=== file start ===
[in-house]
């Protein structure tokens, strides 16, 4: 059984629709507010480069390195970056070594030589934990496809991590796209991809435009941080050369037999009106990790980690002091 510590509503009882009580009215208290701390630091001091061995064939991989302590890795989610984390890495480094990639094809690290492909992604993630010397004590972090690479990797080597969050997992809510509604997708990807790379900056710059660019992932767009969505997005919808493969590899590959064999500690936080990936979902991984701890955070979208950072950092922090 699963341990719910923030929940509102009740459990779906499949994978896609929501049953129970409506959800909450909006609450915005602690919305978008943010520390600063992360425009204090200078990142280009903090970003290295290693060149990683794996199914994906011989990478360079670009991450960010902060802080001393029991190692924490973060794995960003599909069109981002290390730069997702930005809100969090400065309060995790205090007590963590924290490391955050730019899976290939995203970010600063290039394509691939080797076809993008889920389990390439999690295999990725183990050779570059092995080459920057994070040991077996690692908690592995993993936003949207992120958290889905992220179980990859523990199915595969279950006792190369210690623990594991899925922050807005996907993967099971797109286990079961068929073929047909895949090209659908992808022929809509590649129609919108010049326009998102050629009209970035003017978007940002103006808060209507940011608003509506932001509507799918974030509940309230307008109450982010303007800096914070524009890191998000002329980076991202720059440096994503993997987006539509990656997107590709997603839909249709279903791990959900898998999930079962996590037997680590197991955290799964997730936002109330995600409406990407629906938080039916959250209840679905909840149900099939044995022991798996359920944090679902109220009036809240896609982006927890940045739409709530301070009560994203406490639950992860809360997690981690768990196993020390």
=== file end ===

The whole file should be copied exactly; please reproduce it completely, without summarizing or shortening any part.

[in-house]
């Protein structure tokens, strides 16, 4: 059984629709507010480069390195970056070594030589934990496809991590796209991809435009941080050369037999009106990790980690002091 510590509503009882009580009215208290701390630091001091061995064939991989302590890795989610984390890495480094990639094809690290492909992604993630010397004590972090690479990797080597969050997992809510509604997708990807790379900056710059660019992932767009969505997005919808493969590899590959064999500690936080990936979902991984701890955070979208950072950092922090 699963341990719910923030929940509102009740459990779906499949994978896609929501049953129970409506959800909450909006609450915005602690919305978008943010520390600063992360425009204090200078990142280009903090970003290295290693060149990683794996199914994906011989990478360079670009991450960010902060802080001393029991190692924490973060794995960003599909069109981002290390730069997702930005809100969090400065309060995790205090007590963590924290490391955050730019899976290939995203970010600063290039394509691939080797076809993008889920389990390439999690295999990725183990050779570059092995080459920057994070040991077996690692908690592995993993936003949207992120958290889905992220179980990859523990199915595969279950006792190369210690623990594991899925922050807005996907993967099971797109286990079961068929073929047909895949090209659908992808022929809509590649129609919108010049326009998102050629009209970035003017978007940002103006808060209507940011608003509506932001509507799918974030509940309230307008109450982010303007800096914070524009890191998000002329980076991202720059440096994503993997987006539509990656997107590709997603839909249709279903791990959900898998999930079962996590037997680590197991955290799964997730936002109330995600409406990407629906938080039916959250209840679905909840149900099939044995022991798996359920944090679902109220009036809240896609982006927890940045739409709530301070009560994203406490639950992860809360997690981690768990196993020390």